To see how easy it is to stabilize on the edge, look at Dia. 1 (r). The two-space extension of 3 makes white stable. Note that white is NOT alive. But black will not be able to get much profit from attacking white. Quick stability is the reason why white 1 is a common move used to break apart the side. If black played there -- or one line above -- black would have a structure including the lower side and both corners. When white plays there, since white has room for the standard 2-space extension in either direction, the single stone is already stable. The stable white group breaks black’s position into two smaller pieces. But remember that a single weak stone does nothing; when you play a move like 1 you must play the extension when the opponent approaches.
    Now look at the joseki in Dia. 2. This kind of pushing development is common in go. There is a rule of thumb that is invaluable in deciding if the development is better for you or better for your opponent. The rule is that the player whose stones are on the 4th line has the better position. By this I mean that if the player on the 4th line has territory, his territory is more valuable than the opponent’s center power. But if the player on the 4th line has center power, his power is more valuable than the opponent’s territory. This is why I call the 4th line the ‘golden line’.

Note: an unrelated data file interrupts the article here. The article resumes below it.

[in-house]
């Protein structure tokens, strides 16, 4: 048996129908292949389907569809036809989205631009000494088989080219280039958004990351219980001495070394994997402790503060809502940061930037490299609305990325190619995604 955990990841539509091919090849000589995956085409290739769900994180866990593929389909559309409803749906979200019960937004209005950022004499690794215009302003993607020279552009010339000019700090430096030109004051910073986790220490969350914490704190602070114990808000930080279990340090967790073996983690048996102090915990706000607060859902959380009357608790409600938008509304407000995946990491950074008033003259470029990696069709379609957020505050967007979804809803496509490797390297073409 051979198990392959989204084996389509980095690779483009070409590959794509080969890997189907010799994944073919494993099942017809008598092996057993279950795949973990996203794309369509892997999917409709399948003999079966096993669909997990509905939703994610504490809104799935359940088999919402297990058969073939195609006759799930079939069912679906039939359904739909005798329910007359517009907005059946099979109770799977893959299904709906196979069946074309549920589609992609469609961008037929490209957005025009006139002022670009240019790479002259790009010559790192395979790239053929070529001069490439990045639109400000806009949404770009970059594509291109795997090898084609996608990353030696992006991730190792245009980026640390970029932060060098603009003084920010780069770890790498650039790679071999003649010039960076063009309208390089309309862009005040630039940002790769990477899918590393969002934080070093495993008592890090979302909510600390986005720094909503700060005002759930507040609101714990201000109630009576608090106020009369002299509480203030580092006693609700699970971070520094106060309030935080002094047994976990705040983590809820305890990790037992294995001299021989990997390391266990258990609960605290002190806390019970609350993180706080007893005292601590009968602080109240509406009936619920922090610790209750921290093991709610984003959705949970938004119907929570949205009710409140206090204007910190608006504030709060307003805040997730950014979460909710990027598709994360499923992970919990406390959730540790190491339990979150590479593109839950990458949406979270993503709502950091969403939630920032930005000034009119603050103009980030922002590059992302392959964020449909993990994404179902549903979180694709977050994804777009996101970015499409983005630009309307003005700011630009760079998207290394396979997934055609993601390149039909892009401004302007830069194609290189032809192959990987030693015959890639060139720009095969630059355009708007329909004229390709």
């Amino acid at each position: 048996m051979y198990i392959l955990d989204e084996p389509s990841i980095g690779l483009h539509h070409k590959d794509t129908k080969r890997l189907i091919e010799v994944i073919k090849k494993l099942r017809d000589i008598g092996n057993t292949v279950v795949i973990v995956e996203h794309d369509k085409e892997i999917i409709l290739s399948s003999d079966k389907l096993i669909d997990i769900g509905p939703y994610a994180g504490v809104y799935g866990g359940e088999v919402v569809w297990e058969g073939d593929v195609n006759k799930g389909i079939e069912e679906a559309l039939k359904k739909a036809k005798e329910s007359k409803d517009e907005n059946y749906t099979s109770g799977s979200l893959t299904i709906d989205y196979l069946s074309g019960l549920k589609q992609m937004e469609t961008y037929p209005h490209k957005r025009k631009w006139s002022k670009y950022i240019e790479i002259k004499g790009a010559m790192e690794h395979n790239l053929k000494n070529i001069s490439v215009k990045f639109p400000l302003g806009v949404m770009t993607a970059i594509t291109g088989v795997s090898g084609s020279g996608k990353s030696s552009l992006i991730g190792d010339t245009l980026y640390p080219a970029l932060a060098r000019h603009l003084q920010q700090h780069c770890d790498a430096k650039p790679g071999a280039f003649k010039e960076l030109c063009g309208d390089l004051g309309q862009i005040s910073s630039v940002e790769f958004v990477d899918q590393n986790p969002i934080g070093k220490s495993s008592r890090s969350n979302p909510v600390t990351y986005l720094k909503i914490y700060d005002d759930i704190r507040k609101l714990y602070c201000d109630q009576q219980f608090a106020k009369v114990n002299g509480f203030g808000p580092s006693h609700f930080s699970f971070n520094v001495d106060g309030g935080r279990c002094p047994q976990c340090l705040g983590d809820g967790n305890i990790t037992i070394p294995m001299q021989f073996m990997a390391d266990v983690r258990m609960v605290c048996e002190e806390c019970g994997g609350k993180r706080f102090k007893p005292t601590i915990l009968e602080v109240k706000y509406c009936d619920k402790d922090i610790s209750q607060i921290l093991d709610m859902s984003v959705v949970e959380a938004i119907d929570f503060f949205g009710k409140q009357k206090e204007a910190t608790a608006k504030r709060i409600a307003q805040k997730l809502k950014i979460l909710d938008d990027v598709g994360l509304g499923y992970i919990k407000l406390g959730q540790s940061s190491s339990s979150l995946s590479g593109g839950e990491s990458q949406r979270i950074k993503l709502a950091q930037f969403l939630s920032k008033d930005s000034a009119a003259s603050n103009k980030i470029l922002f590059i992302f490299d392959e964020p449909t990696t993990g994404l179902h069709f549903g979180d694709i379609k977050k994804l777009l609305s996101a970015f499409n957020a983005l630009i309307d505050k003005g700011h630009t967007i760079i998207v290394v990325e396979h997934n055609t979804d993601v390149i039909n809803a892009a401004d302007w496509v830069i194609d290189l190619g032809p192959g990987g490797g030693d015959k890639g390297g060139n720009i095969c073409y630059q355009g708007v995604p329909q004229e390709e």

This rule explains the development in the diagram. Black has the 4th line so white fights to get off the 3rd line onto the 4th line. The first step is white 6, jumping ahead. Obviously if you’re not ahead you can’t get off the 3rd line. White 8 is necessary to make a position strong enough to move up. Then white hanes with 10 and again with 12. Finally white has gotten off the 3rd line. Because white has so many cutting points black 17 forces white 18, giving black some corner profit. Then black settles the center position and takes sente. This is an equal divide because white was able to fight off the 3rd line.
    Don’t bother to memorize this joseki. But it is important to understand what happens and why. If you remember that the 4th line is the golden line you will be able to quickly decide if a pushing development similar to Dia. 2 is good for you or not.
    Kerwin, a longtime go teacher, is a regular contributor to the E-Journal and American Go Yearbook. If you have questions on the material in this column, or on how to get stronger, email him at

GO QUIZ: Too Easy